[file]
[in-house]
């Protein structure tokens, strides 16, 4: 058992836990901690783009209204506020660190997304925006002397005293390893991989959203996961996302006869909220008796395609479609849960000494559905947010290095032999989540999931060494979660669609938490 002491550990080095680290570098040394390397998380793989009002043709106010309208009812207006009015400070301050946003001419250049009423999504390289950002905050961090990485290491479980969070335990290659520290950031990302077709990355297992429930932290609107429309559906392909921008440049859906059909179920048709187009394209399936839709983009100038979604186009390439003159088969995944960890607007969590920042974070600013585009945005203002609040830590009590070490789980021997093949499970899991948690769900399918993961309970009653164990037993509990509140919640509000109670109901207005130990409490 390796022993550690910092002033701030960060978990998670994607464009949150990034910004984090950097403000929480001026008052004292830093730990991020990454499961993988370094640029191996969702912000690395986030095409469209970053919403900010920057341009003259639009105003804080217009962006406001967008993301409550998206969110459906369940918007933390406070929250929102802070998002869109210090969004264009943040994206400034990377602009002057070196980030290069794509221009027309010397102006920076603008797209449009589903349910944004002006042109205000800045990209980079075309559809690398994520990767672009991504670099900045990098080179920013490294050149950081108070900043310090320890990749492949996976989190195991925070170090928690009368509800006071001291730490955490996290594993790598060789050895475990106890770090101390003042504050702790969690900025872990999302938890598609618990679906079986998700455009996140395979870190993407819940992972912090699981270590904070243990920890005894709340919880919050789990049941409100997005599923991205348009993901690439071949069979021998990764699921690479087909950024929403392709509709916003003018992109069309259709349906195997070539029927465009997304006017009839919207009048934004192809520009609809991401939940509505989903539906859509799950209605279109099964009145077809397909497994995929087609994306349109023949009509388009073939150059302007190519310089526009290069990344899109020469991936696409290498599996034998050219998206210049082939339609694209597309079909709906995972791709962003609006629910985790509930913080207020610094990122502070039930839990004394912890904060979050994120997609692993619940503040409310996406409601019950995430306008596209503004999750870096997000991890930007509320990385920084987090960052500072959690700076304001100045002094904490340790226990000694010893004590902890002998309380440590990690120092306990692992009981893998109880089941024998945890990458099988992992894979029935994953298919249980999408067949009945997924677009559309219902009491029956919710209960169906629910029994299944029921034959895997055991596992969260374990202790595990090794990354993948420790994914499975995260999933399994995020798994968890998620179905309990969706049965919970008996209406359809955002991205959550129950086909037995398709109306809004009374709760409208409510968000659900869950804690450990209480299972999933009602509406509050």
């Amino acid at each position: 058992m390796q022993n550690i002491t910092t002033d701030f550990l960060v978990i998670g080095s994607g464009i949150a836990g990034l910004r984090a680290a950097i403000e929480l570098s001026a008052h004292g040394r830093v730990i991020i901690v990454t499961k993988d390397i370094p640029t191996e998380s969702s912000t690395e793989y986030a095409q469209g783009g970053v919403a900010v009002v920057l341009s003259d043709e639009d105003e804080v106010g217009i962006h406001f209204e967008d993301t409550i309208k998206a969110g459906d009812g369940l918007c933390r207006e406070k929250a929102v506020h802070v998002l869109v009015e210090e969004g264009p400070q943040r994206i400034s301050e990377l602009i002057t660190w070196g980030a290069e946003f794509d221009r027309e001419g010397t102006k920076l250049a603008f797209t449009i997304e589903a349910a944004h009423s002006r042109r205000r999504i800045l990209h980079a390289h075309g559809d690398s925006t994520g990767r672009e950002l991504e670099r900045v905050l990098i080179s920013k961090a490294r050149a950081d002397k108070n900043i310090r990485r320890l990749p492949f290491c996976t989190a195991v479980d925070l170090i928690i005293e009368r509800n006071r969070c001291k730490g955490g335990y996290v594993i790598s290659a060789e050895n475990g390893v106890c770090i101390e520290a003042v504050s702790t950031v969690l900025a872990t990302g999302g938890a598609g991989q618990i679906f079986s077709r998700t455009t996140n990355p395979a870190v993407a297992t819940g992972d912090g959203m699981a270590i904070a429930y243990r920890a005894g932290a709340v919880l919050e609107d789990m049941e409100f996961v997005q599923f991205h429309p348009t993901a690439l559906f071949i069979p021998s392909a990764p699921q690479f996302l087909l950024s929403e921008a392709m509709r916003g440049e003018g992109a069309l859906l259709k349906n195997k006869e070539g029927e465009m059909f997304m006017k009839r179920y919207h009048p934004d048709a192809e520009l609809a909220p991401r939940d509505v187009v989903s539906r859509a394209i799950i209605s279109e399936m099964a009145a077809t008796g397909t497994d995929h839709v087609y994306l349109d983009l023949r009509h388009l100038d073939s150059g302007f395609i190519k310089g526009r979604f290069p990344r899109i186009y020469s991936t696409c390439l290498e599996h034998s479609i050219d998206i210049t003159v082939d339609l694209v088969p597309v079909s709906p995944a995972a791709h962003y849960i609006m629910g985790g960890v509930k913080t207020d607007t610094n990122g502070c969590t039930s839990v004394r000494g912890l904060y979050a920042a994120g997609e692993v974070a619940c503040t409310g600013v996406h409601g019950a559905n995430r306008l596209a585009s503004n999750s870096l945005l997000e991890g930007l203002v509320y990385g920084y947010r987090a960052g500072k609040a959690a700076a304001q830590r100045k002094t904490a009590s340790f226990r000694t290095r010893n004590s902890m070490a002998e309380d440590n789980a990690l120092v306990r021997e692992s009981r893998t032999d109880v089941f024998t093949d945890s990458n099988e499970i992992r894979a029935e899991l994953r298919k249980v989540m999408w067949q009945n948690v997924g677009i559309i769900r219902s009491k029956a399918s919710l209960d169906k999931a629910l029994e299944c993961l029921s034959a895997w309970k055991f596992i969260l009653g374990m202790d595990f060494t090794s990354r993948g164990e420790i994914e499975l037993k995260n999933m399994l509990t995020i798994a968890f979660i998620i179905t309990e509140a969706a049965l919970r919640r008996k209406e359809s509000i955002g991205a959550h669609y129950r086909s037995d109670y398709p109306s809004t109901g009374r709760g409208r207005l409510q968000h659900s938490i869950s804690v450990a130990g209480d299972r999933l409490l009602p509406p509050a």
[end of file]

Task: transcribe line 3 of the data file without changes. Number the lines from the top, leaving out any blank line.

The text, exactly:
């Amino acid at each position: 058992m390796q022993n550690i002491t910092t002033d701030f550990l960060v978990i998670g080095s994607g464009i949150a836990g990034l910004r984090a680290a950097i403000e929480l570098s001026a008052h004292g040394r830093v730990i991020i901690v990454t499961k993988d390397i370094p640029t191996e998380s969702s912000t690395e793989y986030a095409q469209g783009g970053v919403a900010v009002v920057l341009s003259d043709e639009d105003e804080v106010g217009i962006h406001f209204e967008d993301t409550i309208k998206a969110g459906d009812g369940l918007c933390r207006e406070k929250a929102v506020h802070v998002l869109v009015e210090e969004g264009p400070q943040r994206i400034s301050e990377l602009i002057t660190w070196g980030a290069e946003f794509d221009r027309e001419g010397t102006k920076l250049a603008f797209t449009i997304e589903a349910a944004h009423s002006r042109r205000r999504i800045l990209h980079a390289h075309g559809d690398s925006t994520g990767r672009e950002l991504e670099r900045v905050l990098i080179s920013k961090a490294r050149a950081d002397k108070n900043i310090r990485r320890l990749p492949f290491c996976t989190a195991v479980d925070l170090i928690i005293e009368r509800n006071r969070c001291k730490g955490g335990y996290v594993i790598s290659a060789e050895n475990g390893v106890c770090i101390e520290a003042v504050s702790t950031v969690l900025a872990t990302g999302g938890a598609g991989q618990i679906f079986s077709r998700t455009t996140n990355p395979a870190v993407a297992t819940g992972d912090g959203m699981a270590i904070a429930y243990r920890a005894g932290a709340v919880l919050e609107d789990m049941e409100f996961v997005q599923f991205h429309p348009t993901a690439l559906f071949i069979p021998s392909a990764p699921q690479f996302l087909l950024s929403e921008a392709m509709r916003g440049e003018g992109a069309l859906l259709k349906n195997k006869e070539g029927e465009m059909f997304m006017k009839r179920y919207h009048p934004d048709a192809e520009l609809a909220p991401r939940d509505v187009v989903s539906r859509a394209i799950i209605s279109e399936m099964a009145a077809t008796g397909t497994d995929h839709v087609y994306l349109d983009l023949r009509h388009l100038d073939s150059g302007f395609i190519k310089g526009r979604f290069p990344r899109i186009y020469s991936t696409c390439l290498e599996h034998s479609i050219d998206i210049t003159v082939d339609l694209v088969p597309v079909s709906p995944a995972a791709h962003y849960i609006m629910g985790g960890v509930k913080t207020d607007t610094n990122g502070c969590t039930s839990v004394r000494g912890l904060y979050a920042a994120g997609e692993v974070a619940c503040t409310g600013v996406h409601g019950a559905n995430r306008l596209a585009s503004n999750s870096l945005l997000e991890g930007l203002v509320y990385g920084y947010r987090a960052g500072k609040a959690a700076a304001q830590r100045k002094t904490a009590s340790f226990r000694t290095r010893n004590s902890m070490a002998e309380d440590n789980a990690l120092v306990r021997e692992s009981r893998t032999d109880v089941f024998t093949d945890s990458n099988e499970i992992r894979a029935e899991l994953r298919k249980v989540m999408w067949q009945n948690v997924g677009i559309i769900r219902s009491k029956a399918s919710l209960d169906k999931a629910l029994e299944c993961l029921s034959a895997w309970k055991f596992i969260l009653g374990m202790d595990f060494t090794s990354r993948g164990e420790i994914e499975l037993k995260n999933m399994l509990t995020i798994a968890f979660i998620i179905t309990e509140a969706a049965l919970r919640r008996k209406e359809s509000i955002g991205a959550h669609y129950r086909s037995d109670y398709p109306s809004t109901g009374r709760g409208r207005l409510q968000h659900s938490i869950s804690v450990a130990g209480d299972r999933l409490l009602p509406p509050a």